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# Discrete Struc CECS 228

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This 16 page Class Notes was uploaded by Zackary Cronin on Monday October 5, 2015. The Class Notes belongs to CECS 228 at California State University - Long Beach taught by Staff in Fall. Since its upload, it has received 105 views. For similar materials see /class/218758/cecs-228-california-state-university-long-beach in Computer Science and Engineering at California State University - Long Beach.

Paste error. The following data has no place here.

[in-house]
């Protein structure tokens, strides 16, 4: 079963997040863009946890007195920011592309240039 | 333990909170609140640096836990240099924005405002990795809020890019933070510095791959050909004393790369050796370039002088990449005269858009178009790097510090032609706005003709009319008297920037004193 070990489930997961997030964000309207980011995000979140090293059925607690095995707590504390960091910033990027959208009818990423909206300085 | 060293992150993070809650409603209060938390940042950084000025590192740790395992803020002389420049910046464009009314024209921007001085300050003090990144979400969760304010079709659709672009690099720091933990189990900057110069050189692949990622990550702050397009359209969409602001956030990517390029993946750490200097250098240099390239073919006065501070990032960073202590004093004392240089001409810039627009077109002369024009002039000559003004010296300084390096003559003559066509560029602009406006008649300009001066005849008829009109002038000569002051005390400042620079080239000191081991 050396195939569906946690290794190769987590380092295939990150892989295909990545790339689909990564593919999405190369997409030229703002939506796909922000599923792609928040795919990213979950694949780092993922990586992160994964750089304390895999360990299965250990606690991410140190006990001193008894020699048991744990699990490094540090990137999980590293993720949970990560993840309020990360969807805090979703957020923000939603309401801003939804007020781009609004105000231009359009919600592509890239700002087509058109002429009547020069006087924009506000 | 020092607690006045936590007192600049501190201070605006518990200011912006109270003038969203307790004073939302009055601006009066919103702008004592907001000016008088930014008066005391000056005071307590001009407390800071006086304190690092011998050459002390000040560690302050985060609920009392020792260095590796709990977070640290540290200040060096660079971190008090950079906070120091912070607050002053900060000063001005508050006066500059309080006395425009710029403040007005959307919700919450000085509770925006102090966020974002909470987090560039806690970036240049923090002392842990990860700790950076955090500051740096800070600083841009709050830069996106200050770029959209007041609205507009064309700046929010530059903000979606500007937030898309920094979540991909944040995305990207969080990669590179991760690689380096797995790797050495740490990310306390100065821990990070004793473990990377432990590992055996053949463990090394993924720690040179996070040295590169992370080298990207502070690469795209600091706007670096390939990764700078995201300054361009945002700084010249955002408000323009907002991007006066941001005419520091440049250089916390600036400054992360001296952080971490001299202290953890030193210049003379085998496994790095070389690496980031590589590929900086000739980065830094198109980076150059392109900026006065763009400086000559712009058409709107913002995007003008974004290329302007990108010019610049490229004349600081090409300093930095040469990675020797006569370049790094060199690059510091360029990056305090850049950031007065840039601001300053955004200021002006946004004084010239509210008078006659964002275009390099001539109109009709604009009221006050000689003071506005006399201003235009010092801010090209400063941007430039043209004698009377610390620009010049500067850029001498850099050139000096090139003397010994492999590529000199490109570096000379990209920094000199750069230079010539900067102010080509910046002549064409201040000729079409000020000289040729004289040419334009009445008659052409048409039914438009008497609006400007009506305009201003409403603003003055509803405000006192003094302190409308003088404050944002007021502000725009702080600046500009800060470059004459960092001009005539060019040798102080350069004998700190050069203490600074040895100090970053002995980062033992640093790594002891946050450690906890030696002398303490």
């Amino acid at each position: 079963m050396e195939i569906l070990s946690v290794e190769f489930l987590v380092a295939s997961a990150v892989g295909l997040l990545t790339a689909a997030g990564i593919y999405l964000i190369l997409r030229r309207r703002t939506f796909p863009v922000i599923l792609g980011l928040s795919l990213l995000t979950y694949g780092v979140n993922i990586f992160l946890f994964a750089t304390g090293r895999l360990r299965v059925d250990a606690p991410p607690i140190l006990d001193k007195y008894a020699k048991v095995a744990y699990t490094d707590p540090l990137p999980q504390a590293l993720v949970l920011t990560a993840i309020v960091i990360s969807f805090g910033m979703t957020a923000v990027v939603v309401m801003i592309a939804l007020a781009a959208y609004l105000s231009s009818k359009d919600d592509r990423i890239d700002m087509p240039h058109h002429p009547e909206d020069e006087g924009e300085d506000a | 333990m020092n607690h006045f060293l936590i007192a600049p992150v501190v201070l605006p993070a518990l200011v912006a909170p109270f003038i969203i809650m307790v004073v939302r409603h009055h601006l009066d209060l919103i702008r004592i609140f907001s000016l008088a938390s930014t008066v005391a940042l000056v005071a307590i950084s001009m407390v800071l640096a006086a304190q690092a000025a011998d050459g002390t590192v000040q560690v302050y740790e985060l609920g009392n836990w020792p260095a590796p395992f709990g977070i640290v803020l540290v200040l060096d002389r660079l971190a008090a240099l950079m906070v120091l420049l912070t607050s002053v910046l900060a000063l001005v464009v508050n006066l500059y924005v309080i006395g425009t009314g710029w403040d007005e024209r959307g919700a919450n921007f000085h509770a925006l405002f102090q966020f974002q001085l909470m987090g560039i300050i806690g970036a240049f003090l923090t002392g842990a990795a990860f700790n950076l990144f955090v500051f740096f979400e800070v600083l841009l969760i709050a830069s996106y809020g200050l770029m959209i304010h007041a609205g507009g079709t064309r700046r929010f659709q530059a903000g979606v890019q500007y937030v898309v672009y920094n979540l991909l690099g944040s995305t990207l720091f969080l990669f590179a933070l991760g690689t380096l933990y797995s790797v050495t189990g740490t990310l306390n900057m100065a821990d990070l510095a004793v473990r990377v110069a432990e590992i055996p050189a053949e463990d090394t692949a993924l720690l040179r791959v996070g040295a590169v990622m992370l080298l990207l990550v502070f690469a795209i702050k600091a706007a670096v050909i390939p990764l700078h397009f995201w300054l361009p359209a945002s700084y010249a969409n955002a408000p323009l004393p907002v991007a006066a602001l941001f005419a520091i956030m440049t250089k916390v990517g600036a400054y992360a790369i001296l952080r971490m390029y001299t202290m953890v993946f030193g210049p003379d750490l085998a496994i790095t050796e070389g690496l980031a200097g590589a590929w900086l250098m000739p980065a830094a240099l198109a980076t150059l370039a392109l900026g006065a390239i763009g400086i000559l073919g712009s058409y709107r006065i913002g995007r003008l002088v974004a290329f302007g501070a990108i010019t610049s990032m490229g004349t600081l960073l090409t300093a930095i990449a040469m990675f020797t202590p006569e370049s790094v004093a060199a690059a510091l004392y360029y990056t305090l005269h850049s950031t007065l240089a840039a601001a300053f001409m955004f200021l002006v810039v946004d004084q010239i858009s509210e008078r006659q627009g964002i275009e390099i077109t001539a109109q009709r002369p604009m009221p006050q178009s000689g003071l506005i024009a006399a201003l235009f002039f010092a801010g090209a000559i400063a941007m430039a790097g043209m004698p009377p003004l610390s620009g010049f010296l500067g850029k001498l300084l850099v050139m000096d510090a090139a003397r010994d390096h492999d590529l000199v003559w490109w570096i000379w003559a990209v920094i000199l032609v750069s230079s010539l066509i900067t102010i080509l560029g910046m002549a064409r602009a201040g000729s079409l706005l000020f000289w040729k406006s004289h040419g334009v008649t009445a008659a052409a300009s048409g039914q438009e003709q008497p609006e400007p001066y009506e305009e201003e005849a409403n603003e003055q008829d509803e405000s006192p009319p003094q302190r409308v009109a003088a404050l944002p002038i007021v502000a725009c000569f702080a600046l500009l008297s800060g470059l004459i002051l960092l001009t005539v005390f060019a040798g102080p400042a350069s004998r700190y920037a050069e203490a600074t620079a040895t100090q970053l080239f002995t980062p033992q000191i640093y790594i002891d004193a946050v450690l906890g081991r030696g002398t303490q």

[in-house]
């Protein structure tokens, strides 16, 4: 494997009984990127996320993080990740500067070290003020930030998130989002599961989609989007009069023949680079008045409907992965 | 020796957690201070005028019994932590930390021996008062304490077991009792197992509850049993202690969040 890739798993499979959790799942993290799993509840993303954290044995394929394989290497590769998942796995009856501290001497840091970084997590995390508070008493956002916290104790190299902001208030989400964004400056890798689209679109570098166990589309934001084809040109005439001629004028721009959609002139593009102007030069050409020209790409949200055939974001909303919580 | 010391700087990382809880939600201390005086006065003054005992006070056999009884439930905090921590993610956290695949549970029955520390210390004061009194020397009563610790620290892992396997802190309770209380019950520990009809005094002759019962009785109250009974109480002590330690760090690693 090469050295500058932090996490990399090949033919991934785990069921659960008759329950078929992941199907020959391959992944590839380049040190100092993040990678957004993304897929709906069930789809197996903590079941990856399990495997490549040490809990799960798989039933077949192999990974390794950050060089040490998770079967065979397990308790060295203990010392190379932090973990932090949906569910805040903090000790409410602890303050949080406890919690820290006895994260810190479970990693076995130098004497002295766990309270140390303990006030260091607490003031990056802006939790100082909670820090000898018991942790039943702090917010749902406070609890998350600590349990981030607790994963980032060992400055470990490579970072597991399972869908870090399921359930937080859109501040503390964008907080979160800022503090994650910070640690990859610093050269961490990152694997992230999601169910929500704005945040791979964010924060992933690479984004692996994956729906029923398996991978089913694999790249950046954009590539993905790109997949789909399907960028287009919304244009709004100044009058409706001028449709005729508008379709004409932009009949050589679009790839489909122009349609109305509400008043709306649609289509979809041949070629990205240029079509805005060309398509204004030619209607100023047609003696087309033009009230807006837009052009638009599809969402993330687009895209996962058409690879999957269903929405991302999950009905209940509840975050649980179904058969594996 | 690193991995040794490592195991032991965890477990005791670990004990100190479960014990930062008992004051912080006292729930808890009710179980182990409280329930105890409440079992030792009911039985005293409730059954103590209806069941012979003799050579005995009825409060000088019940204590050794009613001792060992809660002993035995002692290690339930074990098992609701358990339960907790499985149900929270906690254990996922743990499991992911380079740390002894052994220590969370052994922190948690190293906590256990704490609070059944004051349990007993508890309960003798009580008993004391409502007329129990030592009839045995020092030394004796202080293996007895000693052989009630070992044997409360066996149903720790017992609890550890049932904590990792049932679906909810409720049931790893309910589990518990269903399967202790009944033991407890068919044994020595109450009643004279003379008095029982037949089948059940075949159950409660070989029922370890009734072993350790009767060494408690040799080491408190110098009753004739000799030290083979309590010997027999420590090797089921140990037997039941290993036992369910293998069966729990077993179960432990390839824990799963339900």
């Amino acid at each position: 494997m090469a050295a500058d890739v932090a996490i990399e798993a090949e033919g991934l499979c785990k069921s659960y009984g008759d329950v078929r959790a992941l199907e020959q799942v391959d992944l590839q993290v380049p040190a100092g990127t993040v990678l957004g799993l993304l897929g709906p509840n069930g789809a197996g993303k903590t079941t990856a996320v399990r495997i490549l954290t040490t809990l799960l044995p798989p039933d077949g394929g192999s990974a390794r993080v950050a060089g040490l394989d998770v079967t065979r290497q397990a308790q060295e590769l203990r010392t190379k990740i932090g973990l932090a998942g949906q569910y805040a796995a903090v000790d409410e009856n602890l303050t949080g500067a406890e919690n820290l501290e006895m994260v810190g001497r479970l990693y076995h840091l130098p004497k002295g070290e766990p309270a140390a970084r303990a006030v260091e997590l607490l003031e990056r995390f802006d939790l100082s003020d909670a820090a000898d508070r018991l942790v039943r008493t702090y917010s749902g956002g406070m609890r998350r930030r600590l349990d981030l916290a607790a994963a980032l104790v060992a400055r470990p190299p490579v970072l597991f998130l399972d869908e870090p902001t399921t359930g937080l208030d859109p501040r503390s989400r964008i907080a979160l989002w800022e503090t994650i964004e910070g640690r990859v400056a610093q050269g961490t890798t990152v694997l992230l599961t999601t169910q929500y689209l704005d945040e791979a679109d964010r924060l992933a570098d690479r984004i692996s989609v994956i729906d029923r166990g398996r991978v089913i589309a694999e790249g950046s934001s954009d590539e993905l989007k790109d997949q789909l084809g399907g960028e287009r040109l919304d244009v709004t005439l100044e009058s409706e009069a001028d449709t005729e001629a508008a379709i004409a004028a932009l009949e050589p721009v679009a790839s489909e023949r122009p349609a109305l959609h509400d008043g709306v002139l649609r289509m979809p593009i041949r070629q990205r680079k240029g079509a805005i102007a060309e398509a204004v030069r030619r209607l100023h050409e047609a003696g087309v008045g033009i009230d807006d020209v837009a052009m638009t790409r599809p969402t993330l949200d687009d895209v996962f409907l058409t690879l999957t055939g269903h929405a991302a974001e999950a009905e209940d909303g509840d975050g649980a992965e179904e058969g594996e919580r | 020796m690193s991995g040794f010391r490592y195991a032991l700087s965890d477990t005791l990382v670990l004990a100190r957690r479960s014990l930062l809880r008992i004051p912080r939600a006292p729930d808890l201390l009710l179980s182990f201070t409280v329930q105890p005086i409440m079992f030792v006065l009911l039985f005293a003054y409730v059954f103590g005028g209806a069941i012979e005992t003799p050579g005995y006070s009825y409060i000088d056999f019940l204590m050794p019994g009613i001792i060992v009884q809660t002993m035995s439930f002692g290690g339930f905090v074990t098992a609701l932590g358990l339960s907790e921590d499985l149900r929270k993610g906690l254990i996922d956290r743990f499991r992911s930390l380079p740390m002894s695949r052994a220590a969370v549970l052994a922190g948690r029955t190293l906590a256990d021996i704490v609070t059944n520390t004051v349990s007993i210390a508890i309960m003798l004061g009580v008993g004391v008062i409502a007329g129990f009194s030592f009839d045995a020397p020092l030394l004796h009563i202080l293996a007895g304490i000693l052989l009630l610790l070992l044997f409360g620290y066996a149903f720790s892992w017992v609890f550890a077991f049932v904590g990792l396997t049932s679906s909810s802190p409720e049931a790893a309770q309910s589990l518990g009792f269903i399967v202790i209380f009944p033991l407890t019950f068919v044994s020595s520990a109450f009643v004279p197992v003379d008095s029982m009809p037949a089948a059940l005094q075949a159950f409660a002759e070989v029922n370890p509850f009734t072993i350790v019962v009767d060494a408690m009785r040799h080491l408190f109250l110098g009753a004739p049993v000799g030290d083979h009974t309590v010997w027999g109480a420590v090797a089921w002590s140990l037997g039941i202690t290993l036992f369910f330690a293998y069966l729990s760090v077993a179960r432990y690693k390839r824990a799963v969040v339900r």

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DISCRETE MATHEMATICS AND ITS APPLICATIONS by Kenneth H Rosen Chapter 4 Counting Enumeration the counting of objects with certain properties is an important concept involved in solving a large number of problems For example counting is used to determine whether there are enough telephone numbers IP addresses or automobile license plate numbers to meet demand It is also used in studying the complexity of algorithms as well as the probability of events 41 Basic Counting Principles The sum rule If a first task can be done in n1 ways and a second task in n2 ways and if only one of these tasks can be done but not both then there are n1 n2 ways to do either task Phrased in terms of sets If a first task is to choose an element from set S and a second task is to choose an element from set T and S and T are two disjoint finite sets then the number of ways to choose an element from either set is S U T S T The product rule Suppose that a procedure can be broken down into two tasks If there are n1 ways to do the first task and n2 ways to do the second after the first task has been done then there are 1 111 12 ways to complete the procedure Phrased in terms of sets If a task to choose an element from set S is followed by a second task to choose an element from set and T where both S and T are finite sets then the number of ways to choose the pair of elements isSxTST The inclusionexclusion principle Suppose there are two tasks that can be done in ml and n2 ways respectively and the two tasks can be done at the same time in n3 ways Then the number of ways to do one of the two tasks is n1 In n3 Phrased in terms of sets If a first task is to choose an element from set S and a second task is to choose an element from set T and S and T are two finite sets that may not be disjoint then the number of ways to choose anelementfromeithersetis SUTSTSnT 42 The Pigeonhole Principle The pigeonhole principle If k l or more objects are placed into k boxes then there is at least one box containing two or more of the objects The generalized pigeonhole principle If N objects are placed into k boxes then there is at least one box containing at least l Nk l objects Exercises in 42 43 Permutation and Combinations A permutation of a set of distinct objects is an ordered arrangement of these objects An rpermutation is an ordered arrangement of r elements of a set The number of rpermutations of a set with n distinct elements is Pnr n n1 n2 nr l An rcombination of elements of a set is an unordered selection of r elements from the set Thus an rcombination is simply a subset of a set with r elements The number of rcombinations of a set with n elements where n is a positive integer and r an integer with 0 S r S n is Cn r n rnr Three wellknown identities for rcombinations O Let n and r be nonnegative integers with r S n Then Cn r Cn nr O Let n and r be positive integers with r S n Then Cnlr Cnrl Cnr This identity is known as the Pascal s identity and is the basis of Pascal s triangle O Let n be a positive integer Then Zrdo Cn r 2 The binomial theorem Let x and y be variables and let n be a positive integer Then x y Zrdom 7072 X J Exercises in 43 DISCRETE MATHEMATICS AND ITS APPLICATIONS by Kenneth H Rosen Chapter 7 Relations 71 73 amp part of 72 Relations their representation and Their Properties A binary relation from a set A to a set B is a subset of A x B which can be represented by a set of ordered pairs a zeroone matrix or a directed graph digraph see also Section 73 A relation can be used to express a onetomany relationship between the elements of sets A and B 6g student and classes taken while a function represents a relation where exactly one element of B is related to each element of A eg student and age A relation on a set A is a relation from A to A Annary relation onn sets A1 A2 An is a subset ofA1 x A2 x x An The sets A1 A2 An are called the domains of the relation and n is called its degree Application in databases O The projection Pi1 i2 im maps the n tuple al a2 an to the mtuple ai1 ai2 aim where m S n See Tables 3 and 4 for example O The join operation is used to combine two tables into one when these tables share some identical fields It is often used in airline ights databases and class schedules databases See Tables 5 6 and 7 for example Properties of relations O R is re exive if a a e R for each element a e A O R is symmetric if b a e R whenever a b e R for a b e A O R is antisymmetric if a b e R and b a e R only ifa b for a b e A O R is transitive if whenever a b e R and b c e R then a c e R for a b c e A The composite of relations R and S denoted by S R is the relation consisting of ordered pairs a c where a e A c e C and b e B such that a b e R and b c e S The powers R n l 2 are defined recursively as R1 R and R 1 Rn R Exercises 75 Equivalence Relations A relation on a set A is called an equivalence relation if it is re exive symmetric and transitive Some examples of equivalence relations I Grouping of students according to certain criteria I Congruence modulo m Given a relation R on a set A Then the set of all elements b e A such that b R a is called the equivalence class of a denoted by aR An element b e aR is called a representative of this equivalence class An equivalence relation on a set A partitions A into equivalence classes which are disjoint and nonempty subsets of A Exercises in 75 76 Partial Ordering A relation R on a set A is called a partial ordering or partial order if it is re exive antisymmetric and transitive A R is called a partially ordered set or poset Some examples of posets 39 Z 2 39 Z I Two elements a and b of a poset A lt are comparable if either a lt b or b lt a They are incomparable if a lt b and b lt a If A lt is a poset and every two elements of A are comparable then A is called a totally ordered or linearly ordered set and lt is called a total order or a linear order A totally ordered set is also called a chain E g Z 2 is totally ordered A lexicographic ordering is a partial ordering defined on a Cartesian product of n posets as follows One n tuple is less than a second ntuple if the entry of the first n tuple in the first position where the two ntuples disagree is less than the entry in that position in the second ntuple A poset may be represented by a digraph A Hasse diagram is a digraph that represents a poset with the following changes Removal of all the loops 2 Removal of all transitive edges 3 Repositioning of the digraph so that each edge has its initial vertex below its terminal vertex 4 Removal of all the arrows on the directed edges A total ordering lt is said to be compatible with the partial ordering R if a lt b whenever a R b Topological sorting constructs a compatible total ordering from a partial ordering i Topological Sorting Algorithm procedure topological sort S finite poset While S 7393 Q begin ak a minimal element of S such an element must exist by Lemma 1 S IZS ak k k 1 end a1 a2 an is a compatible total ordering ofS D Exercises in 76 Examples 2106 Compound Propositions and its application Translation into Logical Expression Q How can this English sentence be translated into logical expression Access is granted whenever the user has paid the subscription fee and enters a valid password Hint part the sentence assign propositional variables and then determine logical connectives Compound Propositions and its application System Specifications Q Are these system specifications consistent The system is in multiuser state if and only if it is operating normally If the system is operating normally the kernel is functioning The kernel is not functioning or the system is in interrupt mode If the system is not in multiuser state then it is in interrupt mode The system is not in interrupt mode Hint Do the same steps as in the previous example and then find if all the logical statements can be true at the same time DISCRETE MATHEMATICS AND ITS APPLICATIONS by Kenneth H Rosen Chapter 2 The Fundamentals Algorithms and the Integers 21 Algorithms An algorithm is a definite procedure for solving a problem using a finite number of steps Common properties of algorithms 0 Input An algorithm has input values from a specified set Output From each set of input the algorithm produces output values from a specified set De niteness The steps of an algorithm must be defined precisely Correctness An algorithm should produce the correct output after a finite number of steps for any input Finiteness An algorithm should produce the desired output after a nite number of steps for any input in the set Effectiveness Each step of an algorithm must be executable exactly and in a nite amount of time Generality The procedure should be applicable for all problems of the desired form not just for a particular set of input values A problem that aims to find a solution that either minimizes or maximizes the values of some parameter is an optimization problem An algorithm for solving an optimization problem that makes what seems to be the best choice at each step is called a greedy algorithm Examples of Algorithms Algorithm 1 p 122 Finding the Maximum Element in a Finite Sequence Algorithm 2 p 123 The Linear Search Algorithm Algorithm 3 p 124 The Binary Search Algorithm Algorithm 4 p 126 The Bubble Sort Algorithm 5 p 127 The Insertion Sort Algorithm 6 p 128 Greedy ChangeMaking Algorithm Exercises in 21 22 The Growth of Functions The growth of functions is often described using the bigO notation defined as Given f g A gt R where A may be the set of integers or the set of real numbers we say fx is Ogx if El constants C and k such that lfx S C gx whenever x gt k This is sometimes written as fx Ogx though the two functions are not really equal 0 A function fx is said to be bigTheta of gx denoted by gx if and only if fx is Ogx and gx is Ofx In this case we also say fx is of order gx 0 fx is oforder xquot iefx xquot iffx anxquot an1 xquot391 a0 Where a0 an1 an are real numbers with an 7393 0 Exercises 22 23 Complexity of Algorithms There are two important aspects of the computational complexity of an algorithm Time complexity measures the efficiency in terms of the time used by a computer to solve a problem using the algorithm when input values are of a specified size This is usually expressed in terms of the number of basic operations comparisons arithmetic operations etc rather than the actual computer time used Space complexity measures the amount of computer memory required to solve a problem using the algorithm when input values are of a specified size This is usually tied in with the particular data structures used to implement the algorithm Worstcase analysis identifies how many operations an algorithm requires to guarantee that it will produce a solution with input of a specified size Averagecase analysis finds the average number of operations used to solve the problem over all inputs of a given size Examples 0 Algorithm for finding the maximum element in a set n comparisons 0 Linear search algorithm n comparisons o Binary search algorithm log n comparisons Commonly used terminology for complexity of algorithms Table l p148 Comparison of commonly referenced time complexities Table 2 p150 Exercises in 23 24 The Integers and Division Some basic de nitions 0 Given integers a and b with a 7k 0 Suppose El integer c st b ac we say that a divides b denoted by a b and that a is afactor of b and b a multiple ofa A positive integer p gt 1 is called prime if the only positive factors of p are l and p A positive integer gt 1 that is not prime is called composite Every integer a when divided by a positive integer d can be expressed uniquely in terms of a quotient q and a remainder r with 0 S r lt d as a dq r We call d the divisor a the dividend q the quotient and r the remainder Given integers a and b not both zero The greatest common divisor of a and b denoted by gcda b is the largest integer d st d a and d b Two integers a and b are relatively prime if gcda b 1 Given positive integers a and b The least common multiple of a and b denoted by lcma b is the smallest positive integer d st a d and b d Given two integers a and b and a positive integer m Then a is congruent to b modulo m denoted by a E b mod m ifm a b Important theorems in integer arithmetic 0 Every positive integer can be written uniquely as the product of primes Know as the Fundamental Theorem of Arithmetic o If n is a composite integer then n has a prime divisor S l n Let a be an integer and d a positive integer Then there are unique integers q and r with 0 S r lt d st a dq r Known as the Division Algorithm Note this is really a theorem NOT an algorithm despite its name The Euclidean Algorithm that finds the gcd of two given integers was developed based on this theorem and a well known lemma that says quotGiven a bq r where a b q amp r are integers Then gcda b gcdb rquot ALGORITHM l The Eucidean Algorithm p130 procedure gcdab positive integers xa yb While y 7393 0 begin r x mody xy r end gcdab is x Let a and b be positive integers Then ab gcda b lcma b Let a and b be integers and m a positive integer Then a E b mod m iff El integer k st a b km Let a b c d be integers and m a positive integer If a E b mod m and c E d mod m then aCE b dmodmandaCE bdmodm Applications of congruences p AO J Hashing functions A hashing function h assigns memory location hk to the record that has k as its key e g hk E k mod m where m is the table size Pseudorandom numbers Numbers generated by some systematic methods that have the properties of randomly chosen numbers are called pseudorandom numbers eg the linear congruential method will generate a sequence x0 x1 xn successively using x M axn 0 mod m where m is called the modulus a the multiplier c the increment and x0 the seed with 23altm OScltm and 0 xoltm Cryptology The study of secret messages e g The shift czpher p pk mod 26 will shift each letter in a text by k thereby making the text unreadable at least for untrained eyes RSA encryptiondecryption a public key cryptosystem a Translate each letter in a plain text into an integer and group them into blocks to form larger integers b Transform each of the large integerM the original message into an integer C the encrypted message using the function C M mod n where n pq is the product of two large primes p and q and e is relatively prime to plql c Find the inverse d of e mod plql d Decipher each encrypted integer C into M using the function C d M mod pq Exercises in 24 DISCRETE MATHEMATICS AND ITS APPLICATIONS by Kenneth H Rosen Chapter 9 Trees 91 Introduction A tree is a connected undirected graph with no simple circuits cycles An undirected graph is a tree iff there is a unique simple path between any two of its vertices A rooted tree is a directed graph constructed from a tree with one vertex designated as a root and each edge directed away from the root In a rooted tree T let u v be a directed edge in T then u is the parent of v and v the child of u39 vertices with the same parents are called siblings the ancestors of a vertex v other than the root are the vertices in the path from the root to v the descendants of a vertex v are those vertices that have v as an ancestor a leaf is a vertex with no children vertices that have children are called internal vertices39 a vertex v together with its descendants and all edges incident to these descendants form a subtree A rooted tree where every internal vertex has S in children is called an mary tree39 it is a binary tree ifm 2 The level of a vertex v in a rooted tree is the length of the unique path from the root to v The height of a rooted tree is the maximum of the levels of vertices A rooted mary tree of height h is called balanced if all leaves are at levels h or hl In an ordered rooted tree the children of each internal vertex are ordered If a vertex has two children the first child is called the left child and the second child is called the right child The tree rooted at the left child is called the left subtree and that rooted at the right child is called the right subtree Trees may be used to model I Saturated hydrocarbons I Organizations I File directories I Interconnection networks for parallel processing Properties of trees I A tree with n vertices has exactly n l edges I A full mary tree with i internal vertices contains n mi 1 vertices I A full mary tree with u n vertices has i n lm internal vertices and l m ln lm leaves a i internal vertices has n m i 1 vertices and l m li 1 leaves a 1 leaves has n ml lm l vertices and i l lm l internal vertices I There are at most mh leaves in an mary tree of height h I If an mary tree of height h has 1 leaves then h 2 l logm l If the mary tree is full and balanced then h l logm l Exercises in 91 92 Applications of Trees Binary search tree an ordered rooted binary tree in which each vertex is labeled with a key that is both larger than the keys of all vertices in its left subtree and smaller than the keys of all vertices in its right subtree O Binary Search Tree Algorithm see Algorithm 1 in 82 Decision tree A rooted tree in which each internal vertex corresponds to a decision with a subtree at these vertices for each possible outcomes of the decision O Example Finding Counterfeit Coin Pre x codes codes based on an encoding scheme where bit strings of different lengths are used to encode letters with the property that the bit string for a letter does not occur as the prefix of any other letter The objective is to save in the overall memory and reduce transmittal time for the coded data O Huffman Coding Algorithm Construct a binary tree recursively given weights wls wzs mg wn as follows 1 Create a tree with subtree rooted at the 2 smallest weights Their combined weights become the weights of the root of this subtree which will be used with the remaining weights for the construction of other branches 2 Repeat step 1 until all weights are combined 3 The 2 branches of each internal vertex are labeled 0 and 1 Each letter gets the path of labels as obtained in the binary tree Exercises in 92 93 Tree Traversal o Preorder traversal results in depthfirst search or backtracking 1 Visit the root 2 Visit the left subtree using preorder 3 Visit the right subtree using preorder 0 Inorder traversal 1 Visit the left subtree using inorder 2 Visit the root 3 Visit the right subtree using inorder o Postorder traversal results in the Reversed Polish Notation when used for algebraic expressions 1 Visit the left subtree using postorder 2 Visit the right subtree using postorder 3 Visit the root Exercises in 93 94 amp 95 Spanning Trees and Minimum Spanning Trees 0 Given a simple graph G a spanning tree of G is a subgraph of G that is a tree containing every vertex of G o A simple graph is connected iff it has a spanning tree 0 A spanning tree for a connected simple graph using I Depth rst search also called backtracking this procedure forms a rooted tree and the underlying undirected graph is a spanning tree Jp A he U 6 Arbitrarily choose a vertex of the graph as the root Form a path starting at this vertex by successively adding edges where each new edge is incident with the last vertex in the path and a vertex not already in the path Continue adding edges to this path as long as possible If the path goes through all vertices of the graph the tree consisting of this path is a spanning tree Otherwise more edges must be added by moving back to the next to last vertex in the path Form a new path starting from this vertex passing through vertices that were not already visited If this cannot be done move back another vertex in the path and try again Repeat this procedure of forming new paths that are as long as possible until no more edges can be added I Breadth rst search this procedure forms a rooted tree and the underlying undirected graph is a spanning tree i J U 4 Arbitrarily choose a vertex of the graph as a root and add all edges incident to this vertex The new vertices added at this stage become the vertices at level 1 in the spanning tree Arbitrarily order them For each vertex at level I visited in order add each edge incident to this vertex to the tree as long as it does not produce a simple circuit Arbitrarily order the children of each vertex at level 1 This produces the vertices at level 2 in the tree Follow the same procedure until all the vertices in the tree have been added 0 A minimum spanning tree in a connected weighted graph is a spanning tree that has the smallest possible sum of weights of its edges I Prim s algorithm constructs a minimum spanning tree from a given connected weighted graph I Prim s algorithm is an example of a greedy algorithm which makes an optimal choice at each of its steps Exercises in 94 and 95 DISCRETE MATHEMATICS AND ITS APPLICATIONS by Kenneth H Rosen Chapter 1 The Foundations Logic and Proof Sets and Functions Teaching Goals This course is designed to enable you to understand problems and problem specification in computer science field to design solutions using the knowledge of this course Learning Objectives Chapter 1 Upon successful completion of this chapter you will be able to Model statements and systems using propositional and predicate logic Translate between English sentences and propositionalpredicate logic Determine the consistency of a set of logical statements Solve puzzles from a set of given statements De ne a set and perform set operations Find the Cartesian product of sets and the power set of a given set Represent a set in computer programs and the corresponding operations Recognize wellknown set identities and determine the relationship between two sets equal subset etc Identify when a relationship between two sets represents a function Find the domain and range of a function and determine whether or not it is 11 onto or both Find composite and inverse functions Use special functions including the oor and ceiling functions 11 Logic A proposition is a statement that is either true or false but not both p q r s We confine our attention to declarative sentences to which it is meaningful to assign one and only one of the truth values true or false Assumptions about propositions are 0 Assumption 1 The Law of Excluded Middle For every proposition p either p is true or p is false Assumption 2 The Law of Contradiction For every proposition p it is not the case that p is both true and false Propositional logic is the area of logic that deals with propositions A truth table displays the relationships between the truth values of propositions Logical operators Negation ofp p not p Conjunction of p and q Disjunction of p and q Exclusive or of p and q Implication Biconditional Propositions that are related to an implication p gt q Converse of an implication p gt q Contrapositive of an implication p gt q Inverse of an implication p gt q Compound propositions may be formed using various logical operators Generally accepted precedence of the logical operators from highest to lowest System speci cations are a series of statements that spell out the requirements of the system in question The specifications are said to be consistent if there is an assignment of truth values to the variables in the expressions that makes all the expressions true A Boolean variable is one whose value is either true or false Computer bit operations correspond to logical operations of Boolean variables Bitwise operations are bit operations extended to bit strings Exercises in 11 l 3 7 9131718 21 22 27 28 31 32 33 34 35 41 43 45 47 49 51 53 57 59 12 Propositional Equivalences A compound proposition that is always true is a tautology A compound proposition that is always false is a contradiction A compound proposition that is neither a tautology nor a contradiction is a contingency Compound propositions that always have the same truth value are called logically equivalent denoted by E Example Some well known logical equivalences See Table 5 on p 24 of the textbook Equivalences Name p A T E p Identity laws vaEp p v T E T Domination laws p A F E F p v p E p ldempotent laws P P E P p E p Double negation law p v q E q v p Commutative laws P q E q P p v q v r E p v q v r Associative laws pAqAr E pAqAr p v q A r E p v q A p v r Distributive laws PAqr EpC1Vpr p A q E p v q De Morgan s laws p v q E p A q Logical equivalences involving implications See Table 6 on p 24 of the textbook Logical Equivalences Involving Implications p gtq E Epvq p gtq E Eq Hp pvq E Ep gtq pAq E Ep gtEq Ep gtq E pAEq p gtqAp gtr E p gtqAr perAqer E pvq gtr p gtqvp gtr E p gtqu pervqer E pAq gtr Logical equivalences involving implications See Table 7 on p 24 of the textbook Logical Equivalences Involving Biconditionals qu E p gtqAq gtp qu E EpHEq qu E pAqvEpAEq Ep9q E pHEq Exercises in 12 7 9 ll 15 20 23 25 34 37 41 43 49